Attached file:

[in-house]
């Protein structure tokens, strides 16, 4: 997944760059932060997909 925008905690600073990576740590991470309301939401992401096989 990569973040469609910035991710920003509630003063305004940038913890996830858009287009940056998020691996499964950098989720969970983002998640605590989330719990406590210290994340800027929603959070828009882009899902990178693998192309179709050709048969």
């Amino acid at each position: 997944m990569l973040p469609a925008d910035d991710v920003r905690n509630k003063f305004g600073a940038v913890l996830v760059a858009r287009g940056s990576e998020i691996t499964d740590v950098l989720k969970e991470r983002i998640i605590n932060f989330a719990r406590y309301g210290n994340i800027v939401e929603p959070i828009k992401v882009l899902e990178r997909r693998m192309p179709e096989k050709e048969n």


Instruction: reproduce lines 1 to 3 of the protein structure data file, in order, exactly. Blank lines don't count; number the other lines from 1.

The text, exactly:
[in-house]
């Protein structure tokens, strides 16, 4: 997944760059932060997909 925008905690600073990576740590991470309301939401992401096989 990569973040469609910035991710920003509630003063305004940038913890996830858009287009940056998020691996499964950098989720969970983002998640605590989330719990406590210290994340800027929603959070828009882009899902990178693998192309179709050709048969």
């Amino acid at each position: 997944m990569l973040p469609a925008d910035d991710v920003r905690n509630k003063f305004g600073a940038v913890l996830v760059a858009r287009g940056s990576e998020i691996t499964d740590v950098l989720k969970e991470r983002i998640i605590n932060f989330a719990r406590y309301g210290n994340i800027v939401e929603p959070i828009k992401v882009l899902e990178r997909r693998m192309p179709e096989k050709e048969n």